Unlike his forerunners in Reno, Benny Binion was insightful enough to invite his friends back for a second go-round in 1971. Thus was born the annual tradition of gathering to play poker in Las Vegas. Word spread far and wide, and by the end of the 1970s, thanks to the hard work of Binion’s son, Jack, the WSOP had grown to encompass 12 side events and the $10,000 Main Event.
The second annual WSOP was the site of the innovation that gave us tournament poker as we know it today. Rather than playing cash games and voting on a winner as they had in 1970, the attendees played freezeout tournaments in five disciplines. Four fixed-limit tournaments with $1,000 buy-ins were played in seven-card stud, razz, five-card stud, and ace-to-five draw, while the $5,000 Main Event was played in No Limit Texas Hold'em. The next year the Main Event’s buy-in was raised to $10,000, where it has remained ever since.
Television cameras arrived at the World Series for the first time in 1973. CBS Sports showed up to film the Main Event and captured the $130,000 victory by Puggy Pearson. CBS continued to produce an hour-long special at the WSOP into the 1980s. ESPN would replicate the CBS one-hour format in the 1980s and 1990s before adopting hole-card camera technology beginning with the 2003 WSOP Main Event. With that advance came the expansion to dozens of hours of programming per year, including the final tables of side events in some years.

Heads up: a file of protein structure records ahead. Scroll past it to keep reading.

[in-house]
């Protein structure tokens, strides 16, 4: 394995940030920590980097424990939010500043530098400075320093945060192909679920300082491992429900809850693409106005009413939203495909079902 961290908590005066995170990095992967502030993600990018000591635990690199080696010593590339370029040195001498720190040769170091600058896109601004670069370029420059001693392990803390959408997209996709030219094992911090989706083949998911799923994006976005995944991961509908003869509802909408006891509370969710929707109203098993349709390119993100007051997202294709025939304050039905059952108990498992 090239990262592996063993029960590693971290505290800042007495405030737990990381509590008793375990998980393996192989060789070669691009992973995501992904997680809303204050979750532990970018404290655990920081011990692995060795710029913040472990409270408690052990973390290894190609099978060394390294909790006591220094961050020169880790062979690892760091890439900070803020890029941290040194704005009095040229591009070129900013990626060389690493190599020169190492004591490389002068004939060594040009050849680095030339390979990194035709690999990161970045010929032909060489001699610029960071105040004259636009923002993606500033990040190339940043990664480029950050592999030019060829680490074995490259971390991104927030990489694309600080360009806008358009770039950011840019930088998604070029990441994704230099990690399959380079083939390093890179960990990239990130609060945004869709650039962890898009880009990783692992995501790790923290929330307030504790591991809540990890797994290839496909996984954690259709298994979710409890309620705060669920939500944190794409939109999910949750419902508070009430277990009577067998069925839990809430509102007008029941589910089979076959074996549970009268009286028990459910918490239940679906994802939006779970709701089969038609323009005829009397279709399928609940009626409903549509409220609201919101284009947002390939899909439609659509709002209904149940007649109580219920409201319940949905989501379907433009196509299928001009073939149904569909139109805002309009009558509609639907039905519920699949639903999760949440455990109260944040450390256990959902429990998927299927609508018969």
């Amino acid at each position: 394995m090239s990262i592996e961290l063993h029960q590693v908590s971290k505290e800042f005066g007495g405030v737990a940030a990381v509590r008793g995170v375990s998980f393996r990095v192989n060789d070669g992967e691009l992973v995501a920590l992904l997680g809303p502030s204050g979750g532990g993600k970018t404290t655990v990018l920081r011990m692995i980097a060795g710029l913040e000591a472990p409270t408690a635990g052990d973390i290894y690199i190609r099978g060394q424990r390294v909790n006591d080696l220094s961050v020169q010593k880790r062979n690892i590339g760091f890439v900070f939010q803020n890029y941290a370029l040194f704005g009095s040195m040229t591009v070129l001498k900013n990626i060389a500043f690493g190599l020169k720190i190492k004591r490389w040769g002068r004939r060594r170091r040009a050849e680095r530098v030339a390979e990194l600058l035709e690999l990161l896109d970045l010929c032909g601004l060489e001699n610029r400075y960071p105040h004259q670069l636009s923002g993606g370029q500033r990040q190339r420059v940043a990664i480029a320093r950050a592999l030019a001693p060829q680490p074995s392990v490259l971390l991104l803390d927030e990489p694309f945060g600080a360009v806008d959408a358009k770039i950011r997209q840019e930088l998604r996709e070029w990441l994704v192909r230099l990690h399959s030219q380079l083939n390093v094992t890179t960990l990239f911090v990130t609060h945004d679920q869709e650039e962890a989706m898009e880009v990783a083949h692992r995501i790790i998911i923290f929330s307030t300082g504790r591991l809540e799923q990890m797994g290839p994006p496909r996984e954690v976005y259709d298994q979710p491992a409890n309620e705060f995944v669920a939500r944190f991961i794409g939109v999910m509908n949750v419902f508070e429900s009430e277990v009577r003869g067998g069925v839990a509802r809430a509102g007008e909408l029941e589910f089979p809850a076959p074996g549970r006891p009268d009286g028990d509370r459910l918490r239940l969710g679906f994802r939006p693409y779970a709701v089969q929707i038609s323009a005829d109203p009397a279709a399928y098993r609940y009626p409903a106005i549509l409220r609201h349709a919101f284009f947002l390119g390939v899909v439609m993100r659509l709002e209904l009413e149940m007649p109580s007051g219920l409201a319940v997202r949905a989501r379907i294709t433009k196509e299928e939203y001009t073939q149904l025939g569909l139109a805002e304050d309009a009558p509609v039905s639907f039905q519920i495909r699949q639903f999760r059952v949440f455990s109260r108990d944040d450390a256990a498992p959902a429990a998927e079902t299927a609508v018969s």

The gold bracelet, the symbol of excellence given to winners of all WSOP events, was first awarded to winners in 1976. Prior to that any number of commemorative trophies, cups, and plates had been given to winners sporadically. (Wins from any year the WSOP has been held are still referred to colloquially as “bracelets.”) Other prizes have been awarded occasionally over the years, too, including the champion’s weight in silver for the 1994 Main Event.
Eric Drache, who was appointed the WSOP’s tournament director by Jack Binion in 1973, was responsible for introducing a full schedule of side events and numerous other structural changes at the Series, but his invention of the satellite tournament has had a lasting effect on the game. As the story goes, Drache was watching a 10-handed cash game before the 1978 Main Event and realized that everyone at the table had more than $1,000 in play. He suggested that they all play a $1,000 freezeout, with the winner going on to play in the big tournament. So was the first satellite was born, setting the stage for enormous growth over the next three decades.
The key to the WSOP’s expansion over the years has been attracting new players, and the collective wit of the WSOP’s organizers and participants has helped make that happen almost from the very beginning.